RESOLVED: Unable to install DFINITY Canister SDK on Ubuntu

Hi everyone,

As the title suggests, I wasn’t able to install the SDK on Ubuntu.

I posted the full details on Stack Overflow:

Thank you in advance.

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I think that ~/bin is probably missing from your path. Details posted on SO.

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As @max indicated, the dfx binary is missing from your PATH environment variable. Run the following commands to resolve this issue.

echo 'export PATH=$HOME/bin:$PATH' >> ~/.bash_aliases
source ~/.bash_aliases
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@enzo / @max ,

As my SO post mentions, the script doesn’t even create the dfx directory under /bin; the only thing that the script creates is the uninstall.sh script under .cache directory.

Perhaps someone else can confirm, but I believe dfx is installed at $HOME/bin to avoid calling sudo at installation. Yes, everything else is written to $HOME/.cache/dfinity

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Actually I tried a couple of things before writing my post:

  1. Create the dfx directory myself, but after running the script it was still empty.
  2. Run the script with sudo; the directory was created under ~/root/bin/dfx but it was empty as well. Regardless, I don’t want to install things with sudo. The script should work as it is with my user.

It sounds like the script works fine, but perhaps not the behavior you expected? On the latest Ubuntu, the script should install the dfx binary in $HOME/bin and all other SDK-related content in the $HOME/.cache/dfinity directory. Obviously, yes, as you point out, if you run with sudo, then HOME=/root. If you want to use the dfx binary then $HOME/bin must be in your PATH environment variable. The script outputs the location of the binary explicitly. Perhaps it should also mention something your PATH environment variable.

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@enzo, how does it sound to you that the script is working if I’m saying that it’s not creating a directory called dfx under ~/bin?!!!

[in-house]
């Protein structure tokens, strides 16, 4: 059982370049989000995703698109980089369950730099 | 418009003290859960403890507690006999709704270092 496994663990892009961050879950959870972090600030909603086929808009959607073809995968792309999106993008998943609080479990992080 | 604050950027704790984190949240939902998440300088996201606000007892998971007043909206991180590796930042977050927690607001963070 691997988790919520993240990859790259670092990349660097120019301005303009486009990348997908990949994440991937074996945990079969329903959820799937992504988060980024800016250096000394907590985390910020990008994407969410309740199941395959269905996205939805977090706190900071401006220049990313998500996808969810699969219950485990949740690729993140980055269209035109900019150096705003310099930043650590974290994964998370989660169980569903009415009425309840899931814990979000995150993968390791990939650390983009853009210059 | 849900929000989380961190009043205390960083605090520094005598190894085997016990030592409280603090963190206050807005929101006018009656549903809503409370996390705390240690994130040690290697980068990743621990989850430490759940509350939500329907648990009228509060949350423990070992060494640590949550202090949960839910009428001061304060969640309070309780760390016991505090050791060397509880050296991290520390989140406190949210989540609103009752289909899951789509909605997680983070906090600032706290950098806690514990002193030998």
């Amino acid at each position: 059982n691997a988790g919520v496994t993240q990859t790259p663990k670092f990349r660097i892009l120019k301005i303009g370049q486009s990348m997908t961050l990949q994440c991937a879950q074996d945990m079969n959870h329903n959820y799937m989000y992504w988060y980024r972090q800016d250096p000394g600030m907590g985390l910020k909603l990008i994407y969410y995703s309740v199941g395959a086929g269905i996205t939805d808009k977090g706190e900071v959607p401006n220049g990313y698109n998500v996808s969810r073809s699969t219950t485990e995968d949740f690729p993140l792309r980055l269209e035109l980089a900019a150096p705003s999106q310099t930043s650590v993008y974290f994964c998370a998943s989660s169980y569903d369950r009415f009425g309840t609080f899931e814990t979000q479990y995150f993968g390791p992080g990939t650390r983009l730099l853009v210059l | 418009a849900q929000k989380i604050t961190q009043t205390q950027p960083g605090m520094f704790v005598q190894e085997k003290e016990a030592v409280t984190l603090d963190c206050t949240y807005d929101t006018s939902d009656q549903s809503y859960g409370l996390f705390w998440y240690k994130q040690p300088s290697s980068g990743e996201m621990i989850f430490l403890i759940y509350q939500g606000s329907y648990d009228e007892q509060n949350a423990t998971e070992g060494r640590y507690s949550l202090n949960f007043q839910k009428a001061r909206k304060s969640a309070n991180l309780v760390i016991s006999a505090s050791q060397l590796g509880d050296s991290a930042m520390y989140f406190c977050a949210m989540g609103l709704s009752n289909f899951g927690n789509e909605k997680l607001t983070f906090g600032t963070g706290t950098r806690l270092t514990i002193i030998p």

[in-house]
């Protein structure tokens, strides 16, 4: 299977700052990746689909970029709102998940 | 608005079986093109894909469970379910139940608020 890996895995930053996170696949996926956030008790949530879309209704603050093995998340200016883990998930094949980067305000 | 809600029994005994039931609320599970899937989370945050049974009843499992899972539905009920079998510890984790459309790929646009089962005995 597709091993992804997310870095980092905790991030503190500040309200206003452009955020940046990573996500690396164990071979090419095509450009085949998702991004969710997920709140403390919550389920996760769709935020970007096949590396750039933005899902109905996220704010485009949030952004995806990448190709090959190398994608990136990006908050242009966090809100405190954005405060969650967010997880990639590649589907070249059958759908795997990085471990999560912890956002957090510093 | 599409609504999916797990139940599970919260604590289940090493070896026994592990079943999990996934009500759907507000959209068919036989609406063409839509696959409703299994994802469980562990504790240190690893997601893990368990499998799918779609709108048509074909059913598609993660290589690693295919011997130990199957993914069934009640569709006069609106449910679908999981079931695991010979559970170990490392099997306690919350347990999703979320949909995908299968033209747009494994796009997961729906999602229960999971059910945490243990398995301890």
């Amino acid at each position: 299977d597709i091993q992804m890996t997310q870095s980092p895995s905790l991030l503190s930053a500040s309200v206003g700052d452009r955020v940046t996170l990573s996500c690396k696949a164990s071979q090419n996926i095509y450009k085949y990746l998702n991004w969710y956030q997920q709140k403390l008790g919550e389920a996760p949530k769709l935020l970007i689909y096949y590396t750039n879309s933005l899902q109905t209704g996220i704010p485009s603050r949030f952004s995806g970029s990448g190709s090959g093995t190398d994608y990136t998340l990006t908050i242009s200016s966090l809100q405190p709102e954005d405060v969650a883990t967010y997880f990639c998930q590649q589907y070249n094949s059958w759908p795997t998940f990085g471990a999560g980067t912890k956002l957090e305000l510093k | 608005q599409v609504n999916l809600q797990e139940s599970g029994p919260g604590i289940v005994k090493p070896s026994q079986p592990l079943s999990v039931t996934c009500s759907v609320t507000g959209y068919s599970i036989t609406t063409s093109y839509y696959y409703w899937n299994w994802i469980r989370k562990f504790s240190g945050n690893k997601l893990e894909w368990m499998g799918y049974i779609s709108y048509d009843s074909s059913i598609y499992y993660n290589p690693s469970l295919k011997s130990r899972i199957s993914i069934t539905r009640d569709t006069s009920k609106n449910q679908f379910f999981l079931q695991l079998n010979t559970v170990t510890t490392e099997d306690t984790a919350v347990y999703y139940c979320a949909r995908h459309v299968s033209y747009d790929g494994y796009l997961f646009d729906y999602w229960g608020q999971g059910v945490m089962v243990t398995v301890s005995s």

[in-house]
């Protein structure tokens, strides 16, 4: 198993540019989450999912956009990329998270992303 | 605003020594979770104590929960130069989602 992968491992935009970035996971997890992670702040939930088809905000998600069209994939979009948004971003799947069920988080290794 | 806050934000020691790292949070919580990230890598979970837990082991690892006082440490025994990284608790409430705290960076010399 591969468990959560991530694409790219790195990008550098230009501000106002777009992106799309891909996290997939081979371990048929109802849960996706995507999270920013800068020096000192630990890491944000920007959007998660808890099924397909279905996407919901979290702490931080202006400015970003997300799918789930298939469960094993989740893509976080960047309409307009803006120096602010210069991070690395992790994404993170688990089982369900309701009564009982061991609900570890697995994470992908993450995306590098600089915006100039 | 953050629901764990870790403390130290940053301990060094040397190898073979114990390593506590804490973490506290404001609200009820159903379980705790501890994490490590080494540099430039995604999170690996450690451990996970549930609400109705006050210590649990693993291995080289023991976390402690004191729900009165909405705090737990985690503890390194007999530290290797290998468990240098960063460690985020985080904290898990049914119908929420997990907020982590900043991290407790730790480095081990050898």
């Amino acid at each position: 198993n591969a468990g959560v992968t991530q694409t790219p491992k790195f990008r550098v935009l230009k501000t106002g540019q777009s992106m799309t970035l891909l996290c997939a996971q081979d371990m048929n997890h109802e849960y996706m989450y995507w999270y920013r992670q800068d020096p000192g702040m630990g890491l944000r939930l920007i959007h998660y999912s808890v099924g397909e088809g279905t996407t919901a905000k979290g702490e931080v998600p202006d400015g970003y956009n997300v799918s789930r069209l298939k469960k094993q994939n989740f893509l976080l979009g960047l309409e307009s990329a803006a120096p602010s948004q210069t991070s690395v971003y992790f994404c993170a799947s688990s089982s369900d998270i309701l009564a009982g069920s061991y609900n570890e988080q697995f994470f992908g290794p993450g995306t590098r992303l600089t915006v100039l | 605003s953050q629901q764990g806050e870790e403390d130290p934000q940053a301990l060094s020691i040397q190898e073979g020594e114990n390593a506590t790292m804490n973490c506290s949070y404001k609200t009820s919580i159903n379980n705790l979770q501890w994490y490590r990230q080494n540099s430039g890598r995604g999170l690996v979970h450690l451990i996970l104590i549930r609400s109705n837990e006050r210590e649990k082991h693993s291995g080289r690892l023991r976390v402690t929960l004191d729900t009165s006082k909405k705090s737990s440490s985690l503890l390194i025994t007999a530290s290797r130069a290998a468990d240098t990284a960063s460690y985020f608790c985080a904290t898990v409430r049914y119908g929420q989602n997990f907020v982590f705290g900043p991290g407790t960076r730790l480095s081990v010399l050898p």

There is no folder called dfx, there is no binary because there is no folder called dfx, and even if I create the folder manually myself and run the installation script again, it does not place any files in the ~/bin/dfx directory.

Have you have had a look at the output of my Ubuntu terminal in my post in Stack Overflow?

dfx is the executable, it’s not a directory. This executable should itself be in the bin directory?

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Can you run it by typing ~/bin/dfx ?

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Sorry if I misunderstood! The directory $HOME/bin should get created if it does not exist. The executable binary should be written to $HOME/bin/dfx. If you are not seeing the binary, then this is a problem. I don’t see anything peculiar about the output you posted to Stack Overflow. Seems like you just need to add the bin to your PATH, which follows Unix conventions. Again, if you’re not seeing the bin directory then this is a problem. Unfortunately, I won’t be able to help much more without a reproducible environment. Personally, I run Ubuntu LTS 20.04 on my laptop here, and it’s my OS of choice for every IC project build environment. I’ve never experienced the behavior you’re describing and cannot reproduce.

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Ok now it all makes sense, I thought the script will create a directory called dfx and put the binary inside of it.

Thanx everyone for your input and time.

@max I accepted your answer on Stack Overflow.

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